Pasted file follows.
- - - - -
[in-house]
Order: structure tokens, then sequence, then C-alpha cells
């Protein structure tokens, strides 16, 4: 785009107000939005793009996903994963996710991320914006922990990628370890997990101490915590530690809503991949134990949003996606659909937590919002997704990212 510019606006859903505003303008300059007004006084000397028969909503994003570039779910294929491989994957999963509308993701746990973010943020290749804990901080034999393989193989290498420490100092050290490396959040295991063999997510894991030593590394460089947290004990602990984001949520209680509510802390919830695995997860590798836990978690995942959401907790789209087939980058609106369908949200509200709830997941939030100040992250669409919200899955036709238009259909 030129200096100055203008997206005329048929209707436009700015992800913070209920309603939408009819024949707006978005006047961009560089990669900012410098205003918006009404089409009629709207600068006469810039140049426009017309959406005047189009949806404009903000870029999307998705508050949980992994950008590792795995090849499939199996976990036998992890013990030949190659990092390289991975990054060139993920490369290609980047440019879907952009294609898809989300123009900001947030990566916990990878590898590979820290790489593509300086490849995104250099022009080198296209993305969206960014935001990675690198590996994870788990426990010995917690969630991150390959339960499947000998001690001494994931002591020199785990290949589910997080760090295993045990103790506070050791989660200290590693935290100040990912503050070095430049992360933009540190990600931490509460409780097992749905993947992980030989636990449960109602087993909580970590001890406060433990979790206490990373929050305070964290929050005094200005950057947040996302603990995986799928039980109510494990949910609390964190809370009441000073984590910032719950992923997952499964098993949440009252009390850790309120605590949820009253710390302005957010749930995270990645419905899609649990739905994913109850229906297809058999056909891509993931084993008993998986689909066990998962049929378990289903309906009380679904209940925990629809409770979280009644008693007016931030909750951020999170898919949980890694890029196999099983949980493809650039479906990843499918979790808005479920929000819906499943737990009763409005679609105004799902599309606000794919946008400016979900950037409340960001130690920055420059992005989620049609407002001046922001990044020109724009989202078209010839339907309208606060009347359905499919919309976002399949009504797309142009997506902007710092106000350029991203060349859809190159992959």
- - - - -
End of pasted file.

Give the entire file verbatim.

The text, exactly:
[in-house]
Order: structure tokens, then sequence, then C-alpha cells
């Protein structure tokens, strides 16, 4: 785009107000939005793009996903994963996710991320914006922990990628370890997990101490915590530690809503991949134990949003996606659909937590919002997704990212 510019606006859903505003303008300059007004006084000397028969909503994003570039779910294929491989994957999963509308993701746990973010943020290749804990901080034999393989193989290498420490100092050290490396959040295991063999997510894991030593590394460089947290004990602990984001949520209680509510802390919830695995997860590798836990978690995942959401907790789209087939980058609106369908949200509200709830997941939030100040992250669409919200899955036709238009259909 030129200096100055203008997206005329048929209707436009700015992800913070209920309603939408009819024949707006978005006047961009560089990669900012410098205003918006009404089409009629709207600068006469810039140049426009017309959406005047189009949806404009903000870029999307998705508050949980992994950008590792795995090849499939199996976990036998992890013990030949190659990092390289991975990054060139993920490369290609980047440019879907952009294609898809989300123009900001947030990566916990990878590898590979820290790489593509300086490849995104250099022009080198296209993305969206960014935001990675690198590996994870788990426990010995917690969630991150390959339960499947000998001690001494994931002591020199785990290949589910997080760090295993045990103790506070050791989660200290590693935290100040990912503050070095430049992360933009540190990600931490509460409780097992749905993947992980030989636990449960109602087993909580970590001890406060433990979790206490990373929050305070964290929050005094200005950057947040996302603990995986799928039980109510494990949910609390964190809370009441000073984590910032719950992923997952499964098993949440009252009390850790309120605590949820009253710390302005957010749930995270990645419905899609649990739905994913109850229906297809058999056909891509993931084993008993998986689909066990998962049929378990289903309906009380679904209940925990629809409770979280009644008693007016931030909750951020999170898919949980890694890029196999099983949980493809650039479906990843499918979790808005479920929000819906499943737990009763409005679609105004799902599309606000794919946008400016979900950037409340960001130690920055420059992005989620049609407002001046922001990044020109724009989202078209010839339907309208606060009347359905499919919309976002399949009504797309142009997506902007710092106000350029991203060349859809190159992959």